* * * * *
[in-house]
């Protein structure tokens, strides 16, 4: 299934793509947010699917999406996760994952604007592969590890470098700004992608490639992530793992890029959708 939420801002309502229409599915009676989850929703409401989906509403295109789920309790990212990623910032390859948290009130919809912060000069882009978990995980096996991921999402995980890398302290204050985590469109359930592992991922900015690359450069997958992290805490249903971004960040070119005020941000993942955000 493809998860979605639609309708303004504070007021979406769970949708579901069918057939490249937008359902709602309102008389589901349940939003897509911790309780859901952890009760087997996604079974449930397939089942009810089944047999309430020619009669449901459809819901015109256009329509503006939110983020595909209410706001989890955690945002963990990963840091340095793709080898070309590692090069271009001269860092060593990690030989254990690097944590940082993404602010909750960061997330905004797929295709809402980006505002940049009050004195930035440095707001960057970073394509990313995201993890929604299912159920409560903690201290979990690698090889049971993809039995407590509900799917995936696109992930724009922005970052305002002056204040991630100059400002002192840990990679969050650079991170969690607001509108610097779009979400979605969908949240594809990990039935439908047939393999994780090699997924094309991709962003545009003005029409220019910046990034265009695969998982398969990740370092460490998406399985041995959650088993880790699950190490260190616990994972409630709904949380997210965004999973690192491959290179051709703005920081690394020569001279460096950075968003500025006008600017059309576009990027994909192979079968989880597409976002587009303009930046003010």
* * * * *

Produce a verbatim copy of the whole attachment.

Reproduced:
[in-house]
């Protein structure tokens, strides 16, 4: 299934793509947010699917999406996760994952604007592969590890470098700004992608490639992530793992890029959708 939420801002309502229409599915009676989850929703409401989906509403295109789920309790990212990623910032390859948290009130919809912060000069882009978990995980096996991921999402995980890398302290204050985590469109359930592992991922900015690359450069997958992290805490249903971004960040070119005020941000993942955000 493809998860979605639609309708303004504070007021979406769970949708579901069918057939490249937008359902709602309102008389589901349940939003897509911790309780859901952890009760087997996604079974449930397939089942009810089944047999309430020619009669449901459809819901015109256009329509503006939110983020595909209410706001989890955690945002963990990963840091340095793709080898070309590692090069271009001269860092060593990690030989254990690097944590940082993404602010909750960061997330905004797929295709809402980006505002940049009050004195930035440095707001960057970073394509990313995201993890929604299912159920409560903690201290979990690698090889049971993809039995407590509900799917995936696109992930724009922005970052305002002056204040991630100059400002002192840990990679969050650079991170969690607001509108610097779009979400979605969908949240594809990990039935439908047939393999994780090699997924094309991709962003545009003005029409220019910046990034265009695969998982398969990740370092460490998406399985041995959650088993880790699950190490260190616990994972409630709904949380997210965004999973690192491959290179051709703005920081690394020569001279460096950075968003500025006008600017059309576009990027994909192979079968989880597409976002587009303009930046003010």